Then it was time to implement design. The basic changes of copy and color were fairly easy for the kids to do in Xcode storyboard mode, but when we came to importing the right images or changing a sound file in the code they needed someone to help out. Luckily, most of their parents were developers that could step in and finish the difficult parts of the code. In the meantime the kids played with Dash and Dot — two robots that you program with Scratch building blocks on an iPad. Because the kids had tried out Scratch earlier, it was fairly easy for them to program the robots on their own.
Now the kids had their own custom designed memory apps. Still, we wanted to capture some ideas from the kids. At apegroup we often start projects with activities inspired by the Google Ventures design sprint. We decided to test it out with the kids. We gave them very loose instructions: “What kind of app would you do next time if you could decide all by yourself?” and started with “Crazy Fours”, a slightly simplified version of Google Ventures’ “Crazy Eights”. We asked them to sketch four different ideas in 5 minutes. After that, they got ten minutes to draw a storyboard for the idea they liked most. To wrap up the exercise we let everyone present their ideas. Most turned out to be game ideas: like the one where you select a character, feed it with something and watch the reaction. Example: Feed it with dynamite and watch it explode.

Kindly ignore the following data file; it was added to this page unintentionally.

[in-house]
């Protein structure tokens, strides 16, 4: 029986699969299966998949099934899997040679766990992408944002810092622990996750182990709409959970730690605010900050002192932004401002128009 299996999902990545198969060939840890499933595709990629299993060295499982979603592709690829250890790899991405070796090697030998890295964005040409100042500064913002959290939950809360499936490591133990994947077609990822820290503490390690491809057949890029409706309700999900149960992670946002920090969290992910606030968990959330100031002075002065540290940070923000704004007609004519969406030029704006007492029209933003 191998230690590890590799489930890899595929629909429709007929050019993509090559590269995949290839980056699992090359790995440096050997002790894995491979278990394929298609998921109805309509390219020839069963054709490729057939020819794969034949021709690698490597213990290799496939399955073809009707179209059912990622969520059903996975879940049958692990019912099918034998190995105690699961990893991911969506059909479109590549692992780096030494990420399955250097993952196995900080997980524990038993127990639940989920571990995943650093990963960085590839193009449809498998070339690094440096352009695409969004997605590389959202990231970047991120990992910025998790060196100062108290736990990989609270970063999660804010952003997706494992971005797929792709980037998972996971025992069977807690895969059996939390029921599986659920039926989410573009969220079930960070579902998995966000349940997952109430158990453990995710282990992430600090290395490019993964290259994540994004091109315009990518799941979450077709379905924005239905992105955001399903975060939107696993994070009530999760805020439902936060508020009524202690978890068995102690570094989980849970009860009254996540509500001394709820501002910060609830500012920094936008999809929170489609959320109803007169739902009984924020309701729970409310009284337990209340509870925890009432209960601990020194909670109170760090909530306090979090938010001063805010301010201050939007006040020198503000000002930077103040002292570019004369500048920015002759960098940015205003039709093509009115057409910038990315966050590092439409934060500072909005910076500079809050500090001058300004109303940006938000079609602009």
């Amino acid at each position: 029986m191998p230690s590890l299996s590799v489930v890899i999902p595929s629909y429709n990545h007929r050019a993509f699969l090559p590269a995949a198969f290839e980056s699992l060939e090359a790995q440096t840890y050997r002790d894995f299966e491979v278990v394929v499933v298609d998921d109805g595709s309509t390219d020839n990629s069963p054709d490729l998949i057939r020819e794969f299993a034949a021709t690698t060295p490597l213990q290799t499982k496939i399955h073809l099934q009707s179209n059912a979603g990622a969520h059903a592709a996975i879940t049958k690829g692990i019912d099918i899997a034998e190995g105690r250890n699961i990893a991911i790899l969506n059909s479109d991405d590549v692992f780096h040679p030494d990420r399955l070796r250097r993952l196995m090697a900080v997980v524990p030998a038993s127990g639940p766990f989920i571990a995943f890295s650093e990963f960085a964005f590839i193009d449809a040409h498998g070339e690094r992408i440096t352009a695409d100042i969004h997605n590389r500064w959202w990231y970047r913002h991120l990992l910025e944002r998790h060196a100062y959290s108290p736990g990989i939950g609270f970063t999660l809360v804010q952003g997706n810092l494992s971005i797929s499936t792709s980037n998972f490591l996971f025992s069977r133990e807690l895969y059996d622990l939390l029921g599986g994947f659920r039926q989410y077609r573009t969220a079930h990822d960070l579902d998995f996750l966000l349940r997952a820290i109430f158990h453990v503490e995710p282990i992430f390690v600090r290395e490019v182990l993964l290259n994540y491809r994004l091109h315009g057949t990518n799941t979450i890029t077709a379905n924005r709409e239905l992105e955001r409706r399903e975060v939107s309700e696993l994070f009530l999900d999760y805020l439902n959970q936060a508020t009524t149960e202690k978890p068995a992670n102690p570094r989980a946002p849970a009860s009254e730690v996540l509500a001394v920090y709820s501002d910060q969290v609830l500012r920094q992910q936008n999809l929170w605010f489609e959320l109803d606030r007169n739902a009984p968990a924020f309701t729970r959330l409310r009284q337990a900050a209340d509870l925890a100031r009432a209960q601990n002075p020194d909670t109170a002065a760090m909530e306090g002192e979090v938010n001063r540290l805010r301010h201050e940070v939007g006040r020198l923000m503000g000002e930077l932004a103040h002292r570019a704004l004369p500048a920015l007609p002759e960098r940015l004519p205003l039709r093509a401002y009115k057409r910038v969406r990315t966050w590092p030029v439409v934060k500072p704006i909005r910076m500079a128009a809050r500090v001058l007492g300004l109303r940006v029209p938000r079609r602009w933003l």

How it turned out
So, how did our first hackathon for kids turn out? First of all, the kids had fun and so did we. Great success! We also confirmed that code and design is a good combo. After one hour in front of a computer, it’s nice to switch to pen and paper.
When it comes to coding we learned that it’s fun to design your own app so you can show it to your friends, but it’s not very important to take a deep dive into real code. Still, we believe it’s fun to get a glimpse of what’s “under the hood” and how an app is created. When we did the Scratch exercise it was clear that there is a difference between an 8 year old and a 11 year old. Most of the 11 year olds had actually played with Scratch before and had no problem following the instructions — their biggest concern was more time to explore on their own. The youngest kids needed close guidance from a tutor to follow up on the (not at all trivial) memory game algorithm. But they enjoyed it anyway!